When You Can’t See It, Remember It
In my book, "Torn," I talk about how important it is to remember God’s work in our lives in the past. When I go through difficult times, I often forget all he’s done. I focus on the challenges around me but forget all God did for me when the sun was shining on my face.
God wired us up to do this. He created our brain in a magnificent way to retain information and memories. Paul Reber, professor of psychology at Northwestern University, was asked these questions: “What is the memory capacity of the human brain? Is there a physical limit to the amount of information it can store?”
Dr. Reber replied, “The human brain consists of about one billion neurons. Each neuron forms about 1,000 connections to other neurons, amounting to more than a trillion connections. If each neuron could only help store a single memory, running out of space would be a problem. You might have only a few gigabytes of storage space, similar to the space in an iPod or a USB flash drive. Yet neurons combine so that each one helps with many memories at a time, exponentially increasing the brain’s memory storage capacity to something closer to around 2.5 petabytes (or a million gigabytes). For comparison, if your brain worked like a digital video recorder in a television, 2.5 petabytes would be enough to hold three million hours of TV shows. You would have to leave the TV running continuously for more than 300 years to use up all that storage.”
Our capacity is incredible. (But this does make me wonder why I’m always forgetting where I put my car keys!)
We’re called to flex our amazing mental potential and remember that God has not abandoned us in the past, and he has promised he will never do so in the future. In the Bible, we read how God told the Israelites again and again to remember what he had done for them. They were to remember how he brought them out of Egypt and defeated the Egyptians seeking to enslave them. They were to remember God’s gracious dealings with them in the wilderness, his provision for survival, for victory, for justice, for worship, and for relational intimacy with him and each other. They were to recall the agreeement he made with his people through Abraham. God urged his people to remember all these things so that they would have ready historical reference to his faithfulness in their times of fear, uncertainty, and doubt.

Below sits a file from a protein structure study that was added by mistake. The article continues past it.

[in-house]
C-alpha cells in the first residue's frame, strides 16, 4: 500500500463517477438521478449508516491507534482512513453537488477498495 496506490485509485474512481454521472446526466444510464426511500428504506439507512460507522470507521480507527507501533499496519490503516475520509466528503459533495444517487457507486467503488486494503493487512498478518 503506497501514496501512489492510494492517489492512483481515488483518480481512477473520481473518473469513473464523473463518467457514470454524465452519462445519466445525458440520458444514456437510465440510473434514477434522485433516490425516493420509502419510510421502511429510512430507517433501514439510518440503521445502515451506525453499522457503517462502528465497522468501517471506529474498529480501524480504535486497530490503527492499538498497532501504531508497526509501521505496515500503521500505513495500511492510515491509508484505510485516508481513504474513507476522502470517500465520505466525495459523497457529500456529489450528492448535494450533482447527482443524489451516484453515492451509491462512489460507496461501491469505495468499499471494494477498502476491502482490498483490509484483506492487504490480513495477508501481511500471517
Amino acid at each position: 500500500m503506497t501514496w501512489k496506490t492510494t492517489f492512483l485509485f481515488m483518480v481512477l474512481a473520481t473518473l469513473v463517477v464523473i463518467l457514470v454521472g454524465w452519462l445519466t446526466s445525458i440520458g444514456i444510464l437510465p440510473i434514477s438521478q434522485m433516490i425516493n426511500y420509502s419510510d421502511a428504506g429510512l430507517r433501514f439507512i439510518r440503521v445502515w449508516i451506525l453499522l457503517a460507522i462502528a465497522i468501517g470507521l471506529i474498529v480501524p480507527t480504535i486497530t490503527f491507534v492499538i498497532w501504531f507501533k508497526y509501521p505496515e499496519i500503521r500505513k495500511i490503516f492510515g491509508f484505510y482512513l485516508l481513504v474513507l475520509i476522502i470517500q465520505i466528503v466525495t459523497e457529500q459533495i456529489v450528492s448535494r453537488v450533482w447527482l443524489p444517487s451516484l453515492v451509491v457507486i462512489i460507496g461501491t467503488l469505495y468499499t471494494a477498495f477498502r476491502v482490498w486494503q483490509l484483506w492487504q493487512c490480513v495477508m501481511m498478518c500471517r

The past provides a concrete expression of God’s unchanging love for us to hold on to. We can always look back and remember how God brought us from our own personal captivity into his rest. We recall God’s past answers to our prayers and find assurance that the invisible reality in which we place our hope and trust has been revealed in our lives.
Think about when God was faithful to you. When you felt close to him, full of love and full of joy. Remember when you felt like he was blessing your socks off. Remember God’s faithfulness, especially if you feel torn.
The truth is that God is always nearby, that God is always blessing you, that God is never not being faithful to you. When you can’t see it in front of you, remember it.
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